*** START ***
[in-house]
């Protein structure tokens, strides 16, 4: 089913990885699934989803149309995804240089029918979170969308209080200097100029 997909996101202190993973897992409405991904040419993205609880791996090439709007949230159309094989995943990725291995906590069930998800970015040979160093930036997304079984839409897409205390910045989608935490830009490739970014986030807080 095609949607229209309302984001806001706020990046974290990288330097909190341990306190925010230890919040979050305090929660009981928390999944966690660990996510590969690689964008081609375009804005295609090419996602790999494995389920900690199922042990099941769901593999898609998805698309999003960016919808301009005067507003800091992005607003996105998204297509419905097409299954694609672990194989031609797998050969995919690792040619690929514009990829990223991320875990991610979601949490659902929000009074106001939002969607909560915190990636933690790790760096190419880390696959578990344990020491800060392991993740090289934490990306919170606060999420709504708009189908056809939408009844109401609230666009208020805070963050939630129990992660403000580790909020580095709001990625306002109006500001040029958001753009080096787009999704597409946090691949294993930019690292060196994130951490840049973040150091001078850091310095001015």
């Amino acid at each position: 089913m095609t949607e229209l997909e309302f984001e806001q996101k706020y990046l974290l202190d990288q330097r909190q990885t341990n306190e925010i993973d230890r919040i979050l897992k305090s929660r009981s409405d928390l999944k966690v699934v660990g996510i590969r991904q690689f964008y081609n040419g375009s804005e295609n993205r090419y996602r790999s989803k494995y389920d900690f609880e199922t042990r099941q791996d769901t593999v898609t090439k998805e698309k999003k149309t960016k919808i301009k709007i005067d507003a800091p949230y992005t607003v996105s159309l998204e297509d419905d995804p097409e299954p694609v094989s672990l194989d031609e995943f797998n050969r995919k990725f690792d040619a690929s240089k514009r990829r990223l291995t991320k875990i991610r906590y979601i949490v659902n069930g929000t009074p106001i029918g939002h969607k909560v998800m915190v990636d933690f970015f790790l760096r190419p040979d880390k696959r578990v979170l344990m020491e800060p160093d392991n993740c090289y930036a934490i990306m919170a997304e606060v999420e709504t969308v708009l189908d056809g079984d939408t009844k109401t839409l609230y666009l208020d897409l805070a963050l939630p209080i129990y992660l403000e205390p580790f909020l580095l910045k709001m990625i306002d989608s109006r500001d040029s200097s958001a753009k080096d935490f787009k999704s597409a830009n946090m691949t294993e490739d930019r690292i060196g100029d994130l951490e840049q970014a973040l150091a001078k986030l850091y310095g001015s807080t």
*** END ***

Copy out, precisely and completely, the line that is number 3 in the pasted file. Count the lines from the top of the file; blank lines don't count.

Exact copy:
């Amino acid at each position: 089913m095609t949607e229209l997909e309302f984001e806001q996101k706020y990046l974290l202190d990288q330097r909190q990885t341990n306190e925010i993973d230890r919040i979050l897992k305090s929660r009981s409405d928390l999944k966690v699934v660990g996510i590969r991904q690689f964008y081609n040419g375009s804005e295609n993205r090419y996602r790999s989803k494995y389920d900690f609880e199922t042990r099941q791996d769901t593999v898609t090439k998805e698309k999003k149309t960016k919808i301009k709007i005067d507003a800091p949230y992005t607003v996105s159309l998204e297509d419905d995804p097409e299954p694609v094989s672990l194989d031609e995943f797998n050969r995919k990725f690792d040619a690929s240089k514009r990829r990223l291995t991320k875990i991610r906590y979601i949490v659902n069930g929000t009074p106001i029918g939002h969607k909560v998800m915190v990636d933690f970015f790790l760096r190419p040979d880390k696959r578990v979170l344990m020491e800060p160093d392991n993740c090289y930036a934490i990306m919170a997304e606060v999420e709504t969308v708009l189908d056809g079984d939408t009844k109401t839409l609230y666009l208020d897409l805070a963050l939630p209080i129990y992660l403000e205390p580790f909020l580095l910045k709001m990625i306002d989608s109006r500001d040029s200097s958001a753009k080096d935490f787009k999704s597409a830009n946090m691949t294993e490739d930019r690292i060196g100029d994130l951490e840049q970014a973040l150091a001078k986030l850091y310095g001015s807080t």